Do you have questions about your child’s teeth grinding? Give Drs. Tracht and Briskie, specialists in pediatric dentistry, a call or schedule an appointment. See here for more information about what we do and how we can help your child.

Want to learn more? Join us as we share tips on Facebook and Twitter.

By Dr. Tracht and Dr. Briskie
November 07, 2011
Category: Tips

 

Welcome to Dr. Tracht and Dr. Briskie’s blog! As specialists in pediatric dentistry, we are often asked about a wide-range of topics that are important considerations to keeping your children healthy.  

Today we’re sharing insight from the pediatric dentist’s perspective on a very common concern for parents of little ones:

Is thumb sucking bad? Can thumb sucking lead to permanent damage?

The answer: It all depends.

It’s not uncommon to see a baby put a variety of things into his or her mouth – a favorite toy, a finger – maybe even a toe. Sucking is a natural reflex for babies and offers a sense of relaxation, comfort or security.

Prolonged sucking habits can interfere with the proper growth of the jaws and tooth alignment. How intensely a child sucks, and the length of time, influence the degree of dental problems. Children who suck their thumb, fingers or pacifier commonly develop problems with their front teeth sticking out too far (from the persistent pressure of sucking), or with the front teeth not able to bite together. Children who rest their thumbs or fingers passively in their mouths will have less distortion than those who suck vigorously.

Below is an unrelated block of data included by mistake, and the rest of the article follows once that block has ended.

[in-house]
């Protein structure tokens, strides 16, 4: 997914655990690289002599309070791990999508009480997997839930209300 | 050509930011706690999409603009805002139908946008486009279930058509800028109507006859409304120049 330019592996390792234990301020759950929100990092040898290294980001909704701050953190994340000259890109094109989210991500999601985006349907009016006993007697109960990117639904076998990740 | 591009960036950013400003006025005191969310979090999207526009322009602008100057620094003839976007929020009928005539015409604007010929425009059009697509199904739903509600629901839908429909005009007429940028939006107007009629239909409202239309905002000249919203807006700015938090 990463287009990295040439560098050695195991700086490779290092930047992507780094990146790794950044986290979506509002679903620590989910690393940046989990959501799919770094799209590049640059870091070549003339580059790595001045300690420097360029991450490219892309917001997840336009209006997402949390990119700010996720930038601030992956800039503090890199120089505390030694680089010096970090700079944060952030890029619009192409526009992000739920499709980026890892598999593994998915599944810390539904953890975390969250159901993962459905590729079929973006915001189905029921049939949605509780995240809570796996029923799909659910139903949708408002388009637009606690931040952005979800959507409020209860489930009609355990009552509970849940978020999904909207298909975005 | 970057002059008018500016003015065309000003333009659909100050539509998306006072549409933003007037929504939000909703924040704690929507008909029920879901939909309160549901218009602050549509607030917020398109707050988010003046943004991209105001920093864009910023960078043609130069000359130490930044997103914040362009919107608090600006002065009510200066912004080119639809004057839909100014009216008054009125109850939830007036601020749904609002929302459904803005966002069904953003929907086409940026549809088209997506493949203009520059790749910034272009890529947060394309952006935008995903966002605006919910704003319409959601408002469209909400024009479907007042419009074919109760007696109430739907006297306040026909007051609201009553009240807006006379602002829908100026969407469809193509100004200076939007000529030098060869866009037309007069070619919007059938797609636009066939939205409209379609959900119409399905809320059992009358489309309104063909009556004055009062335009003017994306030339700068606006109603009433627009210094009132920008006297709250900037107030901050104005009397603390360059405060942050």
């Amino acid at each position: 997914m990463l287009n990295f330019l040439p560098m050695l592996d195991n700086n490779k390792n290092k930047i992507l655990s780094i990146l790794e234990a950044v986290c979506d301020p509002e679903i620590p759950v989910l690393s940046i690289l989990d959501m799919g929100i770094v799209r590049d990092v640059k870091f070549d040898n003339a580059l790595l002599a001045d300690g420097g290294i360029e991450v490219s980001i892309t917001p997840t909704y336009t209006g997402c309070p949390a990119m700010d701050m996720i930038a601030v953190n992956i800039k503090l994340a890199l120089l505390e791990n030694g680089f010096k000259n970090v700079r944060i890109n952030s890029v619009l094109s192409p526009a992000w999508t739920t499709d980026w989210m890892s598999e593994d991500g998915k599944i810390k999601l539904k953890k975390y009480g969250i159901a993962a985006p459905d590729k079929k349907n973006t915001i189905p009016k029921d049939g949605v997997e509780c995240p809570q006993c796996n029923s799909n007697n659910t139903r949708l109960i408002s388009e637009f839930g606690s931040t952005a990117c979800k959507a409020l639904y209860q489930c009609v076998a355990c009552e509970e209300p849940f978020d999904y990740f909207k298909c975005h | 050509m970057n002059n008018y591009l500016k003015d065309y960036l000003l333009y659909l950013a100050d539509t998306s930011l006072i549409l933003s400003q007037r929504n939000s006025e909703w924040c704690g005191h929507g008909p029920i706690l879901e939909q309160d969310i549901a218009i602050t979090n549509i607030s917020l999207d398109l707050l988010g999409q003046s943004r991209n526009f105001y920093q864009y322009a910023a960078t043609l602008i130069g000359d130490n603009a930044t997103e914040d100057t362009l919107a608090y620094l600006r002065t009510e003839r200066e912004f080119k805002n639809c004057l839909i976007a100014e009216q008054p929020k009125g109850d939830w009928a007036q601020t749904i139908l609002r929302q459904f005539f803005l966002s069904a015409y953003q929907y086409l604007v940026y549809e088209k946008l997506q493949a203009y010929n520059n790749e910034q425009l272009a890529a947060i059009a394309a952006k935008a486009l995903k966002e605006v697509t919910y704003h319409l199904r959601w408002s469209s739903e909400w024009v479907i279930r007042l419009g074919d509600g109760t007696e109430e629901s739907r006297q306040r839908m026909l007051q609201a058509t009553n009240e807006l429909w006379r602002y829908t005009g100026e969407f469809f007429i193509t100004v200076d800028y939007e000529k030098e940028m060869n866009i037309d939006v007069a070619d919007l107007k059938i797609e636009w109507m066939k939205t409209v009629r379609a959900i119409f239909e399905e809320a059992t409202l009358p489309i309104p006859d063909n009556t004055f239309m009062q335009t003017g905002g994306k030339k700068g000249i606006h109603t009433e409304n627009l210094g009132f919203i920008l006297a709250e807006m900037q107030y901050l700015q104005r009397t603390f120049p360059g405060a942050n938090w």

According to the American Academy of Pediatric Dentistry, most children stop thumb sucking between the ages of two and four. However, as pediatric dentists, Dr. Tracht and Dr. Briskie see some children continue sucking well beyond the preschool years. If your child is still sucking after age 4, it is time to consider taking action.

Should you need to help your child end the habit, Dr. Tracht and Dr. Briskie recommend these tips approved by the American Dental Association:

  • Praise children for not sucking, instead of scolding them when they are.
  • Children often suck their thumbs when feeling insecure or needing comfort. Focus on correcting the cause of the anxiety and provide comfort to your child.
  • For an older child, involve him or her in choosing the method of stopping.

As pediatric dentists, Dr. Tracht and Dr. Briskie can offer encouragement to your child and explain the consequences of long term sucking habits.Additionally, our pediatric specialists are happy to offer habit control intervention programs, appliances, including early orthodontic treatment when necessary.

Are pacifiers a better alternative?

Not in all cases. Pacifiers can affect the teeth and jaws the same as fingers or thumbs, but can be more easily controlled. There are some pacifiers that have been designed to cause less bite distortion than others.

Do you have questions about your child’s non-nutritive sucking habit? Give Dr. Tracht and Dr. Briskie, Specialists in Pediatric Dentistry a call or schedule an appointment. See here for more information about what we do and how we can help the little ones you love.

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Thanks for reading!